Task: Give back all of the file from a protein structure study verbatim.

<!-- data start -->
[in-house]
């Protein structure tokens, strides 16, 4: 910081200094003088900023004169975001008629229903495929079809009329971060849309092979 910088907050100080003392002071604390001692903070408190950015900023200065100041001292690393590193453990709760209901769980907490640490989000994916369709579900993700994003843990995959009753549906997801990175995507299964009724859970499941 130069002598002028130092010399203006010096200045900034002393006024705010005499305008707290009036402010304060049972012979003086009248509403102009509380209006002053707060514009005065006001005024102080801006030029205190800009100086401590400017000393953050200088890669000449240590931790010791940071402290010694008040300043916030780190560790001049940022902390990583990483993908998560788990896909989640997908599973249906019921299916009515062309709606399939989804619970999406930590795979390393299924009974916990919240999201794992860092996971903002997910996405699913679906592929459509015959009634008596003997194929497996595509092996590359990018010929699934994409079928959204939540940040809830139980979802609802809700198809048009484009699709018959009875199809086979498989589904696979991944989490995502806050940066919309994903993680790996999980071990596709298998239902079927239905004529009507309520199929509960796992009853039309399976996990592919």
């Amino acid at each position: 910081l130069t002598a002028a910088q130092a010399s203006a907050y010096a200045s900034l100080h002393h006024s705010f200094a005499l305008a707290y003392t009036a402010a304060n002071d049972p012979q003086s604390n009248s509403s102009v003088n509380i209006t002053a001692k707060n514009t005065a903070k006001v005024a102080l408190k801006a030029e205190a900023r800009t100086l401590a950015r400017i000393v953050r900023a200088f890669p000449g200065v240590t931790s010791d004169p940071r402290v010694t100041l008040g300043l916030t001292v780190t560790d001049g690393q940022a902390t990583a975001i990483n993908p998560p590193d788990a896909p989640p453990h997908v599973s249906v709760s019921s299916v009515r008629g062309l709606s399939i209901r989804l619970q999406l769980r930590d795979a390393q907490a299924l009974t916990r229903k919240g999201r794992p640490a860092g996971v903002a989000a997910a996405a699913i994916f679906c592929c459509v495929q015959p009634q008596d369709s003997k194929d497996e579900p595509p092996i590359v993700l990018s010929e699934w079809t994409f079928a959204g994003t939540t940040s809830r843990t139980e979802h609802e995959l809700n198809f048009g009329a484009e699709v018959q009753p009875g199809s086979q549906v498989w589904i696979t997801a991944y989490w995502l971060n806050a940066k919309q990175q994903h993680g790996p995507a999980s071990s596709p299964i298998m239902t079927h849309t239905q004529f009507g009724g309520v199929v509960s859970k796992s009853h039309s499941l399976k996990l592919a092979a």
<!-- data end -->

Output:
[in-house]
């Protein structure tokens, strides 16, 4: 910081200094003088900023004169975001008629229903495929079809009329971060849309092979 910088907050100080003392002071604390001692903070408190950015900023200065100041001292690393590193453990709760209901769980907490640490989000994916369709579900993700994003843990995959009753549906997801990175995507299964009724859970499941 130069002598002028130092010399203006010096200045900034002393006024705010005499305008707290009036402010304060049972012979003086009248509403102009509380209006002053707060514009005065006001005024102080801006030029205190800009100086401590400017000393953050200088890669000449240590931790010791940071402290010694008040300043916030780190560790001049940022902390990583990483993908998560788990896909989640997908599973249906019921299916009515062309709606399939989804619970999406930590795979390393299924009974916990919240999201794992860092996971903002997910996405699913679906592929459509015959009634008596003997194929497996595509092996590359990018010929699934994409079928959204939540940040809830139980979802609802809700198809048009484009699709018959009875199809086979498989589904696979991944989490995502806050940066919309994903993680790996999980071990596709298998239902079927239905004529009507309520199929509960796992009853039309399976996990592919």
């Amino acid at each position: 910081l130069t002598a002028a910088q130092a010399s203006a907050y010096a200045s900034l100080h002393h006024s705010f200094a005499l305008a707290y003392t009036a402010a304060n002071d049972p012979q003086s604390n009248s509403s102009v003088n509380i209006t002053a001692k707060n514009t005065a903070k006001v005024a102080l408190k801006a030029e205190a900023r800009t100086l401590a950015r400017i000393v953050r900023a200088f890669p000449g200065v240590t931790s010791d004169p940071r402290v010694t100041l008040g300043l916030t001292v780190t560790d001049g690393q940022a902390t990583a975001i990483n993908p998560p590193d788990a896909p989640p453990h997908v599973s249906v709760s019921s299916v009515r008629g062309l709606s399939i209901r989804l619970q999406l769980r930590d795979a390393q907490a299924l009974t916990r229903k919240g999201r794992p640490a860092g996971v903002a989000a997910a996405a699913i994916f679906c592929c459509v495929q015959p009634q008596d369709s003997k194929d497996e579900p595509p092996i590359v993700l990018s010929e699934w079809t994409f079928a959204g994003t939540t940040s809830r843990t139980e979802h609802e995959l809700n198809f048009g009329a484009e699709v018959q009753p009875g199809s086979q549906v498989w589904i696979t997801a991944y989490w995502l971060n806050a940066k919309q990175q994903h993680g790996p995507a999980s071990s596709p299964i298998m239902t079927h849309t239905q004529f009507g009724g309520v199929v509960s859970k796992s009853h039309s499941l399976k996990l592919a092979a």